Wed, Sep 13, 2023 3:49 PM
By Kenneth Schrupp, The Center Square
A California bill to mandate extensive workplace violence prevention plans passed the state legislature and now heads to the governor’s desk for approval. Opponents contend the bill will add significant costs to doing business in California, while supporters point out the bill only accelerates codification a state safety agency’s workplace violence prevention plan draft into law.
SB 553, drafted by Senator David Cortese, D-San Jose, requires that nearly all workplaces in California adopt workplace violence prevention plans, log instances of workplace violence, and allow employees to petition for restraining orders. Requirements for employers to provide active shooter training, and banned requiring “employees who are not dedicated safety personnel to confront active shooters or suspected shoplifters,” which business owners perceived as requiring them to hire security staff, were removed from the final version. As justification for the bill, Cortese staff cited a New York Times analysis that found assaults in grocery stores grew by 63 percent from 2018 to 2020, and assaults in convenience stores grew by 75 percent.
An opposition letter to the bill from the Association of California School Administrators (ACSA) stated “the initial workplace violence prevention plan training component for just one hour would be approximately $19 million in Proposition 98 dollars” for public school districts, a cost which “does not include the direct administrative costs for developing and revising the plan and associated record keeping.” Other state agencies would face similar costs, and costs to businesses could result in lower state tax income.
Senator Roger Niello, R-Fair Oaks, opposed the bill for shifting more costs for declining public safety onto businesses.
“If SB 553 is signed, businesses will be faced with onerous and expensive new mandates and penalties,” said Niello. “California business owners, especially those who run retail stores, are already faced with ongoing fear of smash-and-grab robberies and other crimes. Instead of holding the criminals accountable, SB 553 puts the burden of public safety on the business owners.”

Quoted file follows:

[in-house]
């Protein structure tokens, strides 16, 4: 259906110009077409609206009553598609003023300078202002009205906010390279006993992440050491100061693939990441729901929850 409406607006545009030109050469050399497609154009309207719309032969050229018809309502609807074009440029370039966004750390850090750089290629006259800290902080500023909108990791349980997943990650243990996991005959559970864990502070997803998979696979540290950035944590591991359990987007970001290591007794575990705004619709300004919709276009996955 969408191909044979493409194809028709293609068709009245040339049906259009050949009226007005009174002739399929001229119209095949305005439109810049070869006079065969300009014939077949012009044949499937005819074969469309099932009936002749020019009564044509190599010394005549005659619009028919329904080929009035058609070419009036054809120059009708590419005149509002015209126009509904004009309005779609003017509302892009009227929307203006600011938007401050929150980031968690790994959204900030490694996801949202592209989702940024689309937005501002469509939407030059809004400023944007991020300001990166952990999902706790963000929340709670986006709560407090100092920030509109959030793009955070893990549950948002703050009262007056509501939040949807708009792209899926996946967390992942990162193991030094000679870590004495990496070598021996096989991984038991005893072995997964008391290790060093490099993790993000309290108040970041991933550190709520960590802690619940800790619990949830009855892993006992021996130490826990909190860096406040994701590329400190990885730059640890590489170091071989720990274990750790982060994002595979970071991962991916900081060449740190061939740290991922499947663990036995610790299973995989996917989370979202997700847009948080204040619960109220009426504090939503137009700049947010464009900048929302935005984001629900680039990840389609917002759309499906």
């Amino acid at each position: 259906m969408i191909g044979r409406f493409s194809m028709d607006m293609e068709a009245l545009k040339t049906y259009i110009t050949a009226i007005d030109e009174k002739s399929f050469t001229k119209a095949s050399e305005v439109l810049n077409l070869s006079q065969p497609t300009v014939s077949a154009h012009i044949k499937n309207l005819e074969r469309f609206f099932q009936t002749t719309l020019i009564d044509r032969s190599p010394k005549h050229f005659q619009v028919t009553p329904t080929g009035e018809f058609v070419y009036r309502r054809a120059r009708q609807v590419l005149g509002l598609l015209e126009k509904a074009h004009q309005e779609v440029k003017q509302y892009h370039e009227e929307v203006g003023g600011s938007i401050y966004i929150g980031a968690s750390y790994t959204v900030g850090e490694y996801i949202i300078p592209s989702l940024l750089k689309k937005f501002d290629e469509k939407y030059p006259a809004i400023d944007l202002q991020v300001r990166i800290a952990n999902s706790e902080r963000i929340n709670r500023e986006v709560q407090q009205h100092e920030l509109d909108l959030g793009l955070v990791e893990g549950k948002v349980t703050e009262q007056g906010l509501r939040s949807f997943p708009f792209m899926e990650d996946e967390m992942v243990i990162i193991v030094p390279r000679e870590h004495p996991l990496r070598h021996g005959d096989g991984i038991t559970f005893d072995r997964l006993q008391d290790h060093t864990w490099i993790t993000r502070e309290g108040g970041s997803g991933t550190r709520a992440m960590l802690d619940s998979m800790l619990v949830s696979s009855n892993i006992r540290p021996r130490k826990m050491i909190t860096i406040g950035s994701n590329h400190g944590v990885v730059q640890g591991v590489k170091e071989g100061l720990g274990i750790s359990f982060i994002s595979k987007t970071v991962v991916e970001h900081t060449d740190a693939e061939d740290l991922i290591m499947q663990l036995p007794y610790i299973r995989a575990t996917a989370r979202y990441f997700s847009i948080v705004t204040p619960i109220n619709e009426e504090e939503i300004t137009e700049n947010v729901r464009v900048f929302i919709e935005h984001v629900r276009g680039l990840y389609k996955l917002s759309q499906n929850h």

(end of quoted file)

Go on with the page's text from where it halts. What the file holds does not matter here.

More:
According to a Senate analysis of the final version, workplace violence includes “the threat or use of physical force against an employee that results in, or has a high likelihood of resulting in, injury, psychological trauma, or stress, regardless of whether the employee sustains an injury” and incidents “involving a threat or use of a firearm or other dangerous weapon, including the use of common objects as weapons.”
The incident log for each violent incident would include “detailed description of the incident, a classification of who committed the violence, the working conditions at the time, the type of incident, and the consequences, including action taken to protect employees.”
SB 553 is based on the California Division of Occupational Safety and Health’s Workplace Violence General Industry Draft that has been in development for six years, and would accelerate formalization and adoption of these standards. Exceptions to SB 553 exist for small businesses that employ 10 or fewer workers and are not generally open to the public, and healthcare and corrections facilities, law enforcement agencies, and telework employees.
Opposition to the bill was a diverse coalition that included organizations ranging from the California Hispanic Chambers of Commerce to the California County Superintendents. Support for the bill included the American Federation of State, County and Municipal Employees and bill co-sponsor United Food and Commercial Workers.
“I’m grateful to my colleagues in the legislature for standing up for workers and businesses at this time of rising workplace violence,” said Cortese. “This groundbreaking bill represents a lengthy negotiation and collaboration between business and labor organizations.”
The California Retailers Association and the California Chamber of Commerce opposed earlier versions of the bill but dropped their opposition in its final form.